An article published on Fast Company in April details the development of a new type of crewed submarine—known as Kronos—which is being designed to disrupt undersea naval operations.
The Kronos is being developed by a small Ukrainian company known as Highland Systems, which is currently operating out of the United Arab Emirates. It is a small submarine that resembles a cross between a stingray fish and an alien spacecraft. It can hold one pilot and up to eight special operations forces and is made from sonar absorbing materials to enhance its stealthy properties. Kronos can also carry up to six small torpedoes, such as Leonardo’s Black Scorpion, giving it offensive capabilities.
This is, of course, a very different type of submarine design than the large, expensive, tubed designs that have dominated submarine construction for over a century. But the design is not just an attempt to introduce novelty into the field. It is critical to a new vision for submarine operations that stress the need for enhanced agility, speed, and stealth to carry out hit and run and sabotage operations.
The operational concept behind the Kronos is for it to “creep close to shore, or enemy vessels, firing pinpoint torpedoes and dropping mines” to damage its targets, similar to how small, inexpensive, nimble, difficult to detect drones are being used on the battlefield in Ukraine and elsewhere–reducing the need to spend billions of dollars on exquisite vehicles. Of course, unlike the drones and loitering munitions used in Ukraine, the Kronos is crewed and therefore is explicitly not expendable. Still, it does offer a new type of difficult to detect threat for enemy forces. It can also carry special forces operators to carry out covert sabotage attacks.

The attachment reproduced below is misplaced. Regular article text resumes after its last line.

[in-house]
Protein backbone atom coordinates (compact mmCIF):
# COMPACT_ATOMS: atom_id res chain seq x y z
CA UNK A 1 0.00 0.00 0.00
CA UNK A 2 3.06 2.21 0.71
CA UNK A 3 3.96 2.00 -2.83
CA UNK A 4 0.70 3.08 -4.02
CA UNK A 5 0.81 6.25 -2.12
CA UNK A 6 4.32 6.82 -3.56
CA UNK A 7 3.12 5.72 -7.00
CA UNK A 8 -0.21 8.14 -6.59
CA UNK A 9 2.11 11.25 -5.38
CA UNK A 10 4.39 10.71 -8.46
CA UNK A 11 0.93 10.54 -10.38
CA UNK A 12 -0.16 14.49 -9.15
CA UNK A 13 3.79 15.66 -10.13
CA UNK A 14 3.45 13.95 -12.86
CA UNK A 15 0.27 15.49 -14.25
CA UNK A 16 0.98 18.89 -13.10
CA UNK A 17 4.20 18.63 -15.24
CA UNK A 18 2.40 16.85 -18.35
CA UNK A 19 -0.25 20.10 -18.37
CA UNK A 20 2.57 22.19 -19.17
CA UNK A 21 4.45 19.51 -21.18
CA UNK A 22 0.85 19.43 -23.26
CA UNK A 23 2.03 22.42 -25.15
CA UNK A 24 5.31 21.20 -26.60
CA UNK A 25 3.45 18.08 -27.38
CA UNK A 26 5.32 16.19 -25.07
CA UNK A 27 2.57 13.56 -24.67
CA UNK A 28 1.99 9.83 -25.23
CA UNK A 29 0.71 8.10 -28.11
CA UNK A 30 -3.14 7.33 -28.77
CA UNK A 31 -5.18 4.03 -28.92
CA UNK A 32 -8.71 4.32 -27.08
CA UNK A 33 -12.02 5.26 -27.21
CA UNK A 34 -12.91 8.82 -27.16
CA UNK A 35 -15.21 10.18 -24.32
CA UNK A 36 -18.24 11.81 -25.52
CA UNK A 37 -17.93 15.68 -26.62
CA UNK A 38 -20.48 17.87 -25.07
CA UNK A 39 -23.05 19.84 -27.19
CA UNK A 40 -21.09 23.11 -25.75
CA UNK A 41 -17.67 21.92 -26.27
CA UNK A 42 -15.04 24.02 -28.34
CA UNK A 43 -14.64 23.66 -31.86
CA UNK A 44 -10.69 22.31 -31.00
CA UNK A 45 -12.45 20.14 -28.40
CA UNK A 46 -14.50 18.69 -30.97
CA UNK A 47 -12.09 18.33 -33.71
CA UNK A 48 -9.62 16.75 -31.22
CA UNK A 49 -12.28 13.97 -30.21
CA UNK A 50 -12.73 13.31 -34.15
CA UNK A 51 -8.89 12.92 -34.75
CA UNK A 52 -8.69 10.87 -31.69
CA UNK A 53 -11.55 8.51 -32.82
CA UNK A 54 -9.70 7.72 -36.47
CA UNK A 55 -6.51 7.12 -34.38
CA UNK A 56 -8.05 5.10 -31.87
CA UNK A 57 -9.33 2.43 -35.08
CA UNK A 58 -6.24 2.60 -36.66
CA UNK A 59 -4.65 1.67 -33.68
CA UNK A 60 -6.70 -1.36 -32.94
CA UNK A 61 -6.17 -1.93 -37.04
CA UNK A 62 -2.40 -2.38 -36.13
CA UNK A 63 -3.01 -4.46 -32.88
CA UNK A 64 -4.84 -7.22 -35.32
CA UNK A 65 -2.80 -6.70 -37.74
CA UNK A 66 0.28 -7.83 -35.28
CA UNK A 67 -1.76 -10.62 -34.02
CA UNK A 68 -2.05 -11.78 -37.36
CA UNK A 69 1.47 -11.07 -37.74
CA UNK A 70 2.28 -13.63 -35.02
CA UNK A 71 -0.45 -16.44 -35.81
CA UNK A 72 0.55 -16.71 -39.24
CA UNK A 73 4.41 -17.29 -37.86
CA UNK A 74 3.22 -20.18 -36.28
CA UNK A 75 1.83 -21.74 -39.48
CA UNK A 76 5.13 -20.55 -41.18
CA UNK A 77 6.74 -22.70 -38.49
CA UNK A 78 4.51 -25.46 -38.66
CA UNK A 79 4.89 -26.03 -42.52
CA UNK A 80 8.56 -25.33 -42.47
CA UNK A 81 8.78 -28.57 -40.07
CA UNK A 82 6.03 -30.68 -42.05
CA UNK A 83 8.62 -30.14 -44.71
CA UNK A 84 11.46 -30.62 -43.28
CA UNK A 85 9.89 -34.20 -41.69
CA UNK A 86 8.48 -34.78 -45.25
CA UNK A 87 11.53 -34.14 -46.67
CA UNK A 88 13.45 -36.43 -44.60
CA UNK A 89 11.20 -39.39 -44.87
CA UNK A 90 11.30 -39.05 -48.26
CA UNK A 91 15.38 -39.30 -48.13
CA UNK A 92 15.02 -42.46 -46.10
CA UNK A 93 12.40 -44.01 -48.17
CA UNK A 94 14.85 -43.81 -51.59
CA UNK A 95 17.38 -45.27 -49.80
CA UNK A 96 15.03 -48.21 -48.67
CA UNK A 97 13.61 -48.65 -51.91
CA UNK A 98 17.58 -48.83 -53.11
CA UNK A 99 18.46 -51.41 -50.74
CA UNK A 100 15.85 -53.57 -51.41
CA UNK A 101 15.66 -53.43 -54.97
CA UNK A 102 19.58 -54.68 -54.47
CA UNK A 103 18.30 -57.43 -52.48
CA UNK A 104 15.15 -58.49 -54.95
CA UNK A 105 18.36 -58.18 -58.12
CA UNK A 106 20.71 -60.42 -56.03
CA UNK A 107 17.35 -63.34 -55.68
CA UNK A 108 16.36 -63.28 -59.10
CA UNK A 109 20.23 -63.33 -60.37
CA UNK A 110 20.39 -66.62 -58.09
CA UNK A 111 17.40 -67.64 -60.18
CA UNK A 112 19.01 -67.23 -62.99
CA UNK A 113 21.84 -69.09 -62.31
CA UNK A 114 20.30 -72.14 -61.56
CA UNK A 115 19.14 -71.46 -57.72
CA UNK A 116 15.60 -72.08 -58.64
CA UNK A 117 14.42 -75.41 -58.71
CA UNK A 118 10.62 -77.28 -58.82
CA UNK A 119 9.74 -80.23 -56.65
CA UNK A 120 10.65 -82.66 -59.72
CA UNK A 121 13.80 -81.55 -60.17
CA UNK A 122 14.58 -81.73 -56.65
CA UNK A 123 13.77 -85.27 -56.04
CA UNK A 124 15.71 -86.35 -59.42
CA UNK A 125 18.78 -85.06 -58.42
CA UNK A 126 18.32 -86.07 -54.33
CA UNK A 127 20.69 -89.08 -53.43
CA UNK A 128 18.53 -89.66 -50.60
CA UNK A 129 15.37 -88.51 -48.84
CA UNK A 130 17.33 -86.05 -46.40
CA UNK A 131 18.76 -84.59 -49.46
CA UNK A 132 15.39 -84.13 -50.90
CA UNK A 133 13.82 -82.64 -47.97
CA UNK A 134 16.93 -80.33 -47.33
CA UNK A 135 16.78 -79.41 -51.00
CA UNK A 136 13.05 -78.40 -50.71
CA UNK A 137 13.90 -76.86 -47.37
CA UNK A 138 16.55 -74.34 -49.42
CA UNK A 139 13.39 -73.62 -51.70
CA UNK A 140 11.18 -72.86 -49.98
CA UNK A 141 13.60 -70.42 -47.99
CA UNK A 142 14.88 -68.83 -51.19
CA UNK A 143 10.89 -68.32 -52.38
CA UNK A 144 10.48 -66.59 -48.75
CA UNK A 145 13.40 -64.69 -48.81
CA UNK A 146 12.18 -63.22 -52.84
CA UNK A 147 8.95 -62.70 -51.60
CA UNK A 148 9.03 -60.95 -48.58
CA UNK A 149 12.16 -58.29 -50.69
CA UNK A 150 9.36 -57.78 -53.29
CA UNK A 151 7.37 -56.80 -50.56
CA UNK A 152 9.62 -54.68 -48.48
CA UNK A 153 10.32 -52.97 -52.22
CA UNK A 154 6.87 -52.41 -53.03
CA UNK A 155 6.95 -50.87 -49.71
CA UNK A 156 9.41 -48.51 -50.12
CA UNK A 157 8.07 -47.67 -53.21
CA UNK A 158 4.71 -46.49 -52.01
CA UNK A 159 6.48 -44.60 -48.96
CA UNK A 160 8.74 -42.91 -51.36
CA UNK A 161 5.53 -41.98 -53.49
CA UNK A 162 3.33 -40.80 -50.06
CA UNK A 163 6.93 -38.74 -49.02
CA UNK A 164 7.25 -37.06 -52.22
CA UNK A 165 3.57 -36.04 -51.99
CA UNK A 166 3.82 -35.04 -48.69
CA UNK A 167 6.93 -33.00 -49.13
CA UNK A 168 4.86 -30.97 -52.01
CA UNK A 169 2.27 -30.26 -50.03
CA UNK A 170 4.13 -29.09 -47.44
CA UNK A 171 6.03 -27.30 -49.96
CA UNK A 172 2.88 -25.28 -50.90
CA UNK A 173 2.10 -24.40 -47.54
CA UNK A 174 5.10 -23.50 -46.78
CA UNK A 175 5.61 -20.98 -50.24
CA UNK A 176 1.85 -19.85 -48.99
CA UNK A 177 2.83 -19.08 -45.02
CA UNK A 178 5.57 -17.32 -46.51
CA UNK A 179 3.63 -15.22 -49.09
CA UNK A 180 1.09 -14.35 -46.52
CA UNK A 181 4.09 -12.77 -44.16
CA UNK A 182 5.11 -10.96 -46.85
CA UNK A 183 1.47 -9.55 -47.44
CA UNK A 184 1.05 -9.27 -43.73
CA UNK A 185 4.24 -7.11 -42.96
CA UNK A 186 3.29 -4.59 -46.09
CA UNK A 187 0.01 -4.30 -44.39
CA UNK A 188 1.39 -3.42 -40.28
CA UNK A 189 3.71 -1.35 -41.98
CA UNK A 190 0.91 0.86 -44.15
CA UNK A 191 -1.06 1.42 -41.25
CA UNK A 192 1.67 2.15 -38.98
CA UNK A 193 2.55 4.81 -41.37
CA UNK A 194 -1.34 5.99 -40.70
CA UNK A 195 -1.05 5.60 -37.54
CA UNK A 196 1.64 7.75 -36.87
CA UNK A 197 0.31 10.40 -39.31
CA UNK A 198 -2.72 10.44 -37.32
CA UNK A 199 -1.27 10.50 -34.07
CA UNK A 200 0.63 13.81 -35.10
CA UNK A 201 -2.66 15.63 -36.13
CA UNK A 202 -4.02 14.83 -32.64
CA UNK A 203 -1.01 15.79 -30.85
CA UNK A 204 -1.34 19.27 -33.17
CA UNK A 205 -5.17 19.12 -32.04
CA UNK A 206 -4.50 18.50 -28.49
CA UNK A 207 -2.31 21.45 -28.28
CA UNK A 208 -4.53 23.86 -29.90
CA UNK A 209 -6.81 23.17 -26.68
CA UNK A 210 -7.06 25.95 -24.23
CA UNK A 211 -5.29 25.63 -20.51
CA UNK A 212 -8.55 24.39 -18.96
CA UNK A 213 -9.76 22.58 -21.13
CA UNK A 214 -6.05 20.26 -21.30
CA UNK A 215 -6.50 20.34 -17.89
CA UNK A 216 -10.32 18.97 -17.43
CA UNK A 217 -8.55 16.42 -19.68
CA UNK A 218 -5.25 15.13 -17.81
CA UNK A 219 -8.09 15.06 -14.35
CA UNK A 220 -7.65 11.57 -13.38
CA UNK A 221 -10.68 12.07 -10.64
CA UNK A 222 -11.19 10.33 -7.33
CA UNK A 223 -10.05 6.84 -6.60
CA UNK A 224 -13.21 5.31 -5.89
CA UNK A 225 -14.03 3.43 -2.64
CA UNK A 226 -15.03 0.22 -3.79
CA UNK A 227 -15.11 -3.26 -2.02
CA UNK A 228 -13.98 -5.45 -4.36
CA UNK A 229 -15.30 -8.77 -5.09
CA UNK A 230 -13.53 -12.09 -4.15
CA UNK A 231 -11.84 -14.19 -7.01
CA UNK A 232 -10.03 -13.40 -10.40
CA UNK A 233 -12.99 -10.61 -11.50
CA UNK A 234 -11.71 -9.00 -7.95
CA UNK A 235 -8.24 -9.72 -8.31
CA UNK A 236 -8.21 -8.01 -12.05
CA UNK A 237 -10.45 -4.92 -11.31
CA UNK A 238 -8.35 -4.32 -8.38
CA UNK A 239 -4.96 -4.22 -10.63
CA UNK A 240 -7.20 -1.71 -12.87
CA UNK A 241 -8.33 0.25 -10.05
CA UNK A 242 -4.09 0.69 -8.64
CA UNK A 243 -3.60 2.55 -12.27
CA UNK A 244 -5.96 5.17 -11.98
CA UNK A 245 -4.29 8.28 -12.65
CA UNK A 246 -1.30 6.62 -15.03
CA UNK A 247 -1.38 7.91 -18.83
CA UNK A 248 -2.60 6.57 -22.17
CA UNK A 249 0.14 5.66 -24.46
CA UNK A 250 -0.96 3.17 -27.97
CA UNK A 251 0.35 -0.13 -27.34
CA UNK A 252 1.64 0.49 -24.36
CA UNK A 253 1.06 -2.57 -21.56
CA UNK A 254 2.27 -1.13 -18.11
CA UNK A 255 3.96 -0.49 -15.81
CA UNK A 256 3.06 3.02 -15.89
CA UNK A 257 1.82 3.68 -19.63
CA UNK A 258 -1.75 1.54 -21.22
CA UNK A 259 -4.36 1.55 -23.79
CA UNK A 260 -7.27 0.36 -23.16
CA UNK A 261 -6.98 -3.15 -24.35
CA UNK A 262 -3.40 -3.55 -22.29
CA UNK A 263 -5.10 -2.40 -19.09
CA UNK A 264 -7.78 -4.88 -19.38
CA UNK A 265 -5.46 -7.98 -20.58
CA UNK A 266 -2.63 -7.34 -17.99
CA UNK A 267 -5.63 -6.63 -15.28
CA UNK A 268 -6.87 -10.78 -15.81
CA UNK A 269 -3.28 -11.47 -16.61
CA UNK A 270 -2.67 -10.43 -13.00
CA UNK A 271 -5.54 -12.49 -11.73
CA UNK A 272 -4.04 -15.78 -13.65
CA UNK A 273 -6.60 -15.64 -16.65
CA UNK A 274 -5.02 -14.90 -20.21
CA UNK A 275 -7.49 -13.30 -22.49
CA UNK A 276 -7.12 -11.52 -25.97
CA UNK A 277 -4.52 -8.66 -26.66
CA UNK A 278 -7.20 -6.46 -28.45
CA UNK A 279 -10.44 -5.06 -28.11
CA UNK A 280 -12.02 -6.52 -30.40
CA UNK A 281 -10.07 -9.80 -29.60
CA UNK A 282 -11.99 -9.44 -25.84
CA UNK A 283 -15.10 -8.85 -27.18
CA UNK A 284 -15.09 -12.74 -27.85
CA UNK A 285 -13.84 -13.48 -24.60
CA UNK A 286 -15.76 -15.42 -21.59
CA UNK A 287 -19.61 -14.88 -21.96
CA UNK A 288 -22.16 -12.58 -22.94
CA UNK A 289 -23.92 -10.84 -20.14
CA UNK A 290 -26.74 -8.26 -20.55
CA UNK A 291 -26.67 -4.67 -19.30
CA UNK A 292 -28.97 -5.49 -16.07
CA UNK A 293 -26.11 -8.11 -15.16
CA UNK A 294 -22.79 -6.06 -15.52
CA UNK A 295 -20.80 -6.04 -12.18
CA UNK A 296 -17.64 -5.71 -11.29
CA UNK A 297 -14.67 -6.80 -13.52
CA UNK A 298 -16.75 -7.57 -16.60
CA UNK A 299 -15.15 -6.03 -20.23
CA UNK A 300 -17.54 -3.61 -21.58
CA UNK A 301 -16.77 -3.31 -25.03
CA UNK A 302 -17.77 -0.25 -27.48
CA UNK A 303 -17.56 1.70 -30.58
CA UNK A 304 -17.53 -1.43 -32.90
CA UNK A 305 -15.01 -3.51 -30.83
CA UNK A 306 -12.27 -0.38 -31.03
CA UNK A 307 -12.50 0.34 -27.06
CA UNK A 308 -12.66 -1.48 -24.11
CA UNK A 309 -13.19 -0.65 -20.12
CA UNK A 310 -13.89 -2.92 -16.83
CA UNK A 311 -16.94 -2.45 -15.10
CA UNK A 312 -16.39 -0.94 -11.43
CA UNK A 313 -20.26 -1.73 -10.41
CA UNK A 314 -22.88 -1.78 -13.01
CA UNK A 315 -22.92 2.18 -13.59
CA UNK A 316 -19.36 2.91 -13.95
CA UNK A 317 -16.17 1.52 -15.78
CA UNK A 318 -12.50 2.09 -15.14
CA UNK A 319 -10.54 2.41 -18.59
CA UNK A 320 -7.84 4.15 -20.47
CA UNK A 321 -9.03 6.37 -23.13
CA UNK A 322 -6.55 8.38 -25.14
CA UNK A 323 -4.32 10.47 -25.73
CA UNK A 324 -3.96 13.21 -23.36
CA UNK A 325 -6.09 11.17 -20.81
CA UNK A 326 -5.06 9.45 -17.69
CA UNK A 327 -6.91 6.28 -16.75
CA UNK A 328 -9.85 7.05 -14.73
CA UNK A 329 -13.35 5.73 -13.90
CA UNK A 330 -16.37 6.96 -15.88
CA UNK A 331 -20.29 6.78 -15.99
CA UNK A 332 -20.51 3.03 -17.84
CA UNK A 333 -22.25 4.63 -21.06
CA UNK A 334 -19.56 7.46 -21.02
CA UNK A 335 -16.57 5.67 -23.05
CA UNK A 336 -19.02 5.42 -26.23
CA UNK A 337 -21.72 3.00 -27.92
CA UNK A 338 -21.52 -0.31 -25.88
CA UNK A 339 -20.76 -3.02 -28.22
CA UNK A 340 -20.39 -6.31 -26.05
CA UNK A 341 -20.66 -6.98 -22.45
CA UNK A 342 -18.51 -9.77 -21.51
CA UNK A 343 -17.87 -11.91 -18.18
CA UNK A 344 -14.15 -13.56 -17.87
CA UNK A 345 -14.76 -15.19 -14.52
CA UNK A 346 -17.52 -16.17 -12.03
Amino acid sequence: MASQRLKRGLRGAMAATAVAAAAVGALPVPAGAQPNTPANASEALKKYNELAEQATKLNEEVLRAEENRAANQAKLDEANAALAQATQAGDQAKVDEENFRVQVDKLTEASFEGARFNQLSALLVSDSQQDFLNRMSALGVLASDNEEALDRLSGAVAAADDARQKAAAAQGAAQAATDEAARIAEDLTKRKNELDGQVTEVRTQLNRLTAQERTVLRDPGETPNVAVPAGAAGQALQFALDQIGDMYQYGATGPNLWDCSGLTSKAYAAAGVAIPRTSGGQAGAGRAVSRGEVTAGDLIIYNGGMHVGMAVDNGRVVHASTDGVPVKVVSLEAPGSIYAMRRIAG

The genesis of the idea emerged from leisure and commercial applications of the submarine, either as a toy for “the eccentrically rich” or as a means of carrying workers to service underwater infrastructure such as communication cables or oil rigs. After Russia’s February 2022 invasion of Ukraine, though, the company founder and chief engineer Alexander Kuznetsov turned his attention to military applications.
The craft can achieve up to 27 knots underwater and uses hybrid propulsion that takes one and a half-hours to charge the submarine batteries, after which it can operate for 18 hours. .
It does not have any windows but does use a “digital glass” of flat screens connected to external cameras and thermal sensors to give the pilot a 360-degree view of the submarine’s surroundings. When on the surface it is capable of operating in waves up to 19 feet high.
While not yet in service, Highland Systems has reportedly built 37 prototypes of the craft and even displayed one at the IDEX and NAVDEX exhibition in Abu Dhabi in February.